The U.S.-Japan relationship has grown from strength to strength, benefitting both countries in terms of diplomacy, security and trade. Now, at a time when China is moving forward with its policy of expansionism in the East and South China Seas, and North Korea continues to threaten both the U.S. and Japanese mainland, how can the two countries best work together to ensure regional stability? At this seminar, up-and-coming scholars from Japan and the U.S. will explore the potential opportunities and challenges for the U.S.-Japan relationship under the new Trump administration.
The Thomas Rohlen Center Fellow at the Freeman Spogli Institute for International Studies and Assistant Professor of Political Science at Stanford University. His fields of research include international and comparative political economy, international security, and the politics of East Asia, particularly Japan.
Professor, Hosei University. Former official at the Ministry of Foreign Affairs of Japan, Dr. Mori holds a PhD in Law from the University of Tokyo. His research interests include contemporary American diplomacy, especially with Asian countries. Previously he was a visiting researcher at Princeton University and George Washington University. He has delivered remarks at the U.S. Department of State, CSIS, the Carnegie Endowment for International Peace and other symposiums in the U.S.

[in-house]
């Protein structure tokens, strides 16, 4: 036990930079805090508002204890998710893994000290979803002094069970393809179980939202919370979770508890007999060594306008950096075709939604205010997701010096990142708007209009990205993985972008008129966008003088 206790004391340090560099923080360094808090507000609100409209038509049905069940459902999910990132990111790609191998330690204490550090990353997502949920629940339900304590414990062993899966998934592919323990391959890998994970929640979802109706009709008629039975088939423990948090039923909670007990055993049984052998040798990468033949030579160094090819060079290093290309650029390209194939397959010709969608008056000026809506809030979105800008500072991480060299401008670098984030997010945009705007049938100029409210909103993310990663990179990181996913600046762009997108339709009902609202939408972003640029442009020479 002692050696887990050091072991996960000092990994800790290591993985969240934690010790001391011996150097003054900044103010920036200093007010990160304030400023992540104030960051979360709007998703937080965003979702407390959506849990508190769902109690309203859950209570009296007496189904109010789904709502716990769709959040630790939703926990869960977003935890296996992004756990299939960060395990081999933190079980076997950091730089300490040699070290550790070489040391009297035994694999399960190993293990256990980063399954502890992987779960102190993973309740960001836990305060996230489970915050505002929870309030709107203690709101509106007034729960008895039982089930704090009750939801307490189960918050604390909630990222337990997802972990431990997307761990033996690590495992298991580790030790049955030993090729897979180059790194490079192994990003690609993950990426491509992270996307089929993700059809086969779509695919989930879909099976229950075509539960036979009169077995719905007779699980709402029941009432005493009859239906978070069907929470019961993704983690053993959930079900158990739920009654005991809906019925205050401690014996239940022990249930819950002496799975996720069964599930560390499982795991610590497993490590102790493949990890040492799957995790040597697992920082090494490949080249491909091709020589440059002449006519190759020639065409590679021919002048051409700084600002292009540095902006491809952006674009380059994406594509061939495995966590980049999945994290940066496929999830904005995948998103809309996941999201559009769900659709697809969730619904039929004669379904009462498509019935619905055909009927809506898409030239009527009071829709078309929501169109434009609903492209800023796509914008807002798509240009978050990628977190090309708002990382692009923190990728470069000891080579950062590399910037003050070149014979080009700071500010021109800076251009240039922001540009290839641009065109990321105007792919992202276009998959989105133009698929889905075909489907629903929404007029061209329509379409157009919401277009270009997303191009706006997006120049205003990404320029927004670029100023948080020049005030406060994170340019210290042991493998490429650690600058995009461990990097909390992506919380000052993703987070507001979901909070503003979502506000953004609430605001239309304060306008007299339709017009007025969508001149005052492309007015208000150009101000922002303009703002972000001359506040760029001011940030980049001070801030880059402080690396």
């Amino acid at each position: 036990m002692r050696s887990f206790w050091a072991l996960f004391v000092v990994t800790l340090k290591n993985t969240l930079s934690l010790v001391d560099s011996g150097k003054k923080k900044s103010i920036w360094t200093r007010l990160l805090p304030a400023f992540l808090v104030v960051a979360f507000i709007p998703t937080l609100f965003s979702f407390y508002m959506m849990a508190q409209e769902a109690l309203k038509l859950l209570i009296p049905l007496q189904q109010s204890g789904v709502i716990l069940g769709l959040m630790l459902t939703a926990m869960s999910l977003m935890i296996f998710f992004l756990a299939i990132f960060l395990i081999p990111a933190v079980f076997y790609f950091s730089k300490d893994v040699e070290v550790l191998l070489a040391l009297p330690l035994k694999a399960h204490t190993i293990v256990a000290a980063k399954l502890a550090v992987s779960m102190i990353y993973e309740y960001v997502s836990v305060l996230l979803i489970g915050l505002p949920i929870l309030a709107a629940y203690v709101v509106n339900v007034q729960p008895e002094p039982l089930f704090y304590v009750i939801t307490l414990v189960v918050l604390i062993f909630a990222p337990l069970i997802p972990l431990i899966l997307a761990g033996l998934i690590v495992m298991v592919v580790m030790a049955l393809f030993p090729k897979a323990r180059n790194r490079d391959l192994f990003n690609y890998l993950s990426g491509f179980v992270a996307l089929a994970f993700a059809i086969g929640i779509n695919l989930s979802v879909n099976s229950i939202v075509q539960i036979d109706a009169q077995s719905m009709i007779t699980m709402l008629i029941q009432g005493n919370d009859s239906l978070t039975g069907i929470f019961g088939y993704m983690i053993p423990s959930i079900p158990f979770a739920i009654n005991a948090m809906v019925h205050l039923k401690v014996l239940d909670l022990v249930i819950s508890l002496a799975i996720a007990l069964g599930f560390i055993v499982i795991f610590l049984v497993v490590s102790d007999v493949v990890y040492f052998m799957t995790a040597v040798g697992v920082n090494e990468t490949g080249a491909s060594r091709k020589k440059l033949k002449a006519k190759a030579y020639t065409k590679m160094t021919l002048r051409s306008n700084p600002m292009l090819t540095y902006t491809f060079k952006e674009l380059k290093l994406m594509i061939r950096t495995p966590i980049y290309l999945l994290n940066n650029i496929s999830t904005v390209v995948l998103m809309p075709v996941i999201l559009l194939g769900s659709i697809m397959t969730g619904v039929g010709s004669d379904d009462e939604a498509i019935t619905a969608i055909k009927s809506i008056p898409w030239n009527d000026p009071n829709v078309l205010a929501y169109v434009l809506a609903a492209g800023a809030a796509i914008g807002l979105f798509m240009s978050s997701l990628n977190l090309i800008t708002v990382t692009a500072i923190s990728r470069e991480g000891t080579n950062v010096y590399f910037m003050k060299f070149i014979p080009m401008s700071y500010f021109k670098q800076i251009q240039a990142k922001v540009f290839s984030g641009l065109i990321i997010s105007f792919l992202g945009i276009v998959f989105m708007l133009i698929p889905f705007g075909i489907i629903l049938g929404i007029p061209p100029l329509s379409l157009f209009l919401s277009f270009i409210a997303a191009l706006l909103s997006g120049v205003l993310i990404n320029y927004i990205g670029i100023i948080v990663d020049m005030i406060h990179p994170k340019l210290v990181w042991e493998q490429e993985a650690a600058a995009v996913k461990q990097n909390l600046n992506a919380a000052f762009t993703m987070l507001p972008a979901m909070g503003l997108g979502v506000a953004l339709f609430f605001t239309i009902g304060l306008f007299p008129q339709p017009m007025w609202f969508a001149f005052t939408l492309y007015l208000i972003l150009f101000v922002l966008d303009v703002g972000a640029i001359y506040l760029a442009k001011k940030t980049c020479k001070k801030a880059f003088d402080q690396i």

Associate Professor, Sophia University. Dr. Watanabe obtained her PhD in International Relations from the University of Virginia, followed by a Master’s degree from Tufts University. She also studied at School of International Studies, Peking University in China. Her main research interests are Chinese foreign policy and international relations of East Asia. She published a number of articles on China’s foreign economic policy and foreign relations.
Moderated by Daniel Sneider, Associate Director, Shorenstein Asia-Pacific Research Center, Stanford University
*Refreshments will be served*